With much attention in recent weeks focused on the NSA collection activities or the U.S. drone program, it can be easy to allow other important national security issues to become overshadowed.  But as Megan Scully at Congressional Quarterly reported yesterday (note: the CQ article is behind a paywall), it appears detention at the U.S. facility at Guantánamo Bay will likely return to the center stage later this month as the full Senate begins debate on the NDAA:

“The annual Pentagon policy measure (S 1197) includes language from Senate Armed Services Chairman Carl Levin, D-Mich., that would provide the president with new flexibility to transfer detainees from Guantánamo, considered by the Obama administration and other advocates for closure to be a blight on the United States’ reputation abroad.”

On the substance of the Levin proposal:

 “[T]he committee-endorsed bill would allow the Defense Department to transfer detainees to the United States for detention or trial if the secretary determines that doing so is in the national security interests of the United States and that any public safety issues have been addressed. It also would authorize the temporary transfer of detainees to Defense Department medical facilities in the United States if necessary to prevent death or significant harm to the detainee’s health.

In addition, Levin’s language would allow the United States to transfer prisoners at Guantánamo to other countries if they are no longer considered a threat to United States national security, the transfer is pursuant to a court order and the detainee has been tried and acquitted or convicted and has completed his sentence.

Stephen Vladeck, a law professor at American University, predicted the vote would be a close one and suggested that Levin could help make his case by assuring his colleagues that his goal is not to end detention of terrorism suspects, but rather is simply to close the prison.

Vladeck said the Guantánamo issue is often cast politically as being about detention. ‘There’s no reason why that can only happen at Guantánamo,’ he added.”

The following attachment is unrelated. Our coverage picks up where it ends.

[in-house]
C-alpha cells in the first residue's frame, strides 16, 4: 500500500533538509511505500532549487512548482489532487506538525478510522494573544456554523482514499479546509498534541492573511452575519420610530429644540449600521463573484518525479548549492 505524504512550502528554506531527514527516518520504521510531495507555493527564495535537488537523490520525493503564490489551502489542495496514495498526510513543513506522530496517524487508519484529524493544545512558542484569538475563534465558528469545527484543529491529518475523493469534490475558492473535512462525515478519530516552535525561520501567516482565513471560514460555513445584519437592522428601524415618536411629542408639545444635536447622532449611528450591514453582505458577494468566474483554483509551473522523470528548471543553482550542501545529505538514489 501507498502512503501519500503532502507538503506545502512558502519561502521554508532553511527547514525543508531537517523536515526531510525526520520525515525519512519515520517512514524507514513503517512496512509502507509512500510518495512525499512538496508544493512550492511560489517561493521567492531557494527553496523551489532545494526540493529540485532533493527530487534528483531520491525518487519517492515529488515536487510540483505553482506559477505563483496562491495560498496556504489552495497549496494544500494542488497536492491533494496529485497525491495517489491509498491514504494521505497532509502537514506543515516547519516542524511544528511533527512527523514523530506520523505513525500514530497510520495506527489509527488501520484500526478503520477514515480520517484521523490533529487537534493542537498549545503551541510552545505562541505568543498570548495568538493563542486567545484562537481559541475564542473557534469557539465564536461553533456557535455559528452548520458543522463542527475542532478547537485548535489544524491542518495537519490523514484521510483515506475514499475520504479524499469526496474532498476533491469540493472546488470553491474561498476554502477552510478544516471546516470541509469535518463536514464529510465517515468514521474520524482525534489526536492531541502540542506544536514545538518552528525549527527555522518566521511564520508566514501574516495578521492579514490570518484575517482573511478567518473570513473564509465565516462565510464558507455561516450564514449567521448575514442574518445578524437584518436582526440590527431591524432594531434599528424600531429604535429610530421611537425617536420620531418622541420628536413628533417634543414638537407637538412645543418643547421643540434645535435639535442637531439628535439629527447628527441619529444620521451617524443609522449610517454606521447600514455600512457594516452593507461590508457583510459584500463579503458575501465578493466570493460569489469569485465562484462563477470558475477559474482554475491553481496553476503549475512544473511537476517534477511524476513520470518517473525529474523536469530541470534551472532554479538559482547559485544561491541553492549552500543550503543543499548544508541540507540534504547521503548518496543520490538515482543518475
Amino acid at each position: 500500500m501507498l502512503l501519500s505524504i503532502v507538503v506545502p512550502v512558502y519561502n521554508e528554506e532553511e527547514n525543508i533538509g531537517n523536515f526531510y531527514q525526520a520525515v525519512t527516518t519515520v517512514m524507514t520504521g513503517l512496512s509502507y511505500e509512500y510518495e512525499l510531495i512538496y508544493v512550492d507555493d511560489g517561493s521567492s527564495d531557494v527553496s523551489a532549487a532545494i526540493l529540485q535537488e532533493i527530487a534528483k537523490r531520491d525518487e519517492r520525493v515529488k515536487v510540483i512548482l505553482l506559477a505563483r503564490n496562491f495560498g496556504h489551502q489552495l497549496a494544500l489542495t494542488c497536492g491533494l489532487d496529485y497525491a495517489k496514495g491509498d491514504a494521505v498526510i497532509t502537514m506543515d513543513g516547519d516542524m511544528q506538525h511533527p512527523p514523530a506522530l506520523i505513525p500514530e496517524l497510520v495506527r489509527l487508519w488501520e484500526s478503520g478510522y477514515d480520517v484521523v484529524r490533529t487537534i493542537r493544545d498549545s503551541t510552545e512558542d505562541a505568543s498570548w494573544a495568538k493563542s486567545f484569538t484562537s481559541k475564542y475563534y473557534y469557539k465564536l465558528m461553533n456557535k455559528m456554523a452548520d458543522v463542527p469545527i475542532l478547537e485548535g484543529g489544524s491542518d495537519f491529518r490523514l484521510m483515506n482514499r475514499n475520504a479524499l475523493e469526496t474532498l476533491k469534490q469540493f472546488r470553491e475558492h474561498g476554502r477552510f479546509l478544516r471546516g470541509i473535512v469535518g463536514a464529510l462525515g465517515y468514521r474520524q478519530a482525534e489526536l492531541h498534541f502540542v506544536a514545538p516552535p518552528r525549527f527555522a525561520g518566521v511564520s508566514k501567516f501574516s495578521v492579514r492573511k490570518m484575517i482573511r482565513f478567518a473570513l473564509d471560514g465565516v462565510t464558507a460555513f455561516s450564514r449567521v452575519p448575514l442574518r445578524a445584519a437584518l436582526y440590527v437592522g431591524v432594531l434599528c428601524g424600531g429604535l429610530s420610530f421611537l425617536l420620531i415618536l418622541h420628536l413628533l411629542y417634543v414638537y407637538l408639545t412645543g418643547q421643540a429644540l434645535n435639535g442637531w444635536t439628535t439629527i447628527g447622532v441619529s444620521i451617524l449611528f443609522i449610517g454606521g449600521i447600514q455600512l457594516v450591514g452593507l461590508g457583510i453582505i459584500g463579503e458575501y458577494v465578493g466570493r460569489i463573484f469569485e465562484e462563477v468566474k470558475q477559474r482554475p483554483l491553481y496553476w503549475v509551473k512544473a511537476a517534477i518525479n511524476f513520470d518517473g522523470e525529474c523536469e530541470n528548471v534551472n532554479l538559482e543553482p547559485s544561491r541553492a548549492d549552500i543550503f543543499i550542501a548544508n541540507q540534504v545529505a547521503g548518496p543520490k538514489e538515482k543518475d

Perhaps most importantly, Scully notes that “for the first time, the odds may be in favor of those who want to begin the slow process of closing the prison.”

“Levin’s language is aimed at ultimately closing down Guantánamo but does not explicitly do so. Nonetheless, it has received strong public endorsement from two influential liberal Democrats, Sens. Richard J. Durbin of Illinois and Dianne Feinstein of California, which could discourage any rear-guard effort from the left to strengthen the language in the bill . . . Republicans are readying amendments to strip out or at least alter Levin’s language in the bill . . . [b]ut they face the significant hurdle of needing 60 votes to force removal of the language”

. . .

“Helping Levin may be general fatigue in Congress over Guantánamo, which has been debated for over a decade. Meanwhile, other issues such as NSA surveillance, Syria, Iran, cybersecurity and sexual assault — all of which will likely play big roles during floor debate — could cast senators’ attention elsewhere.”

Regardless though, as Scully notes in her closing, “the bill still must be negotiated with the Republican-led House, where previous efforts to shutter Guantánamo have been dead on arrival.”  Therefore, the likelihood that will be closed anytime soon could be small.

The article is a great overview of where things currently stand in Congress regarding Guantánamo and the NDAA. I recommend reading the article in its entirety, which you can find (behind a paywall) on CQ.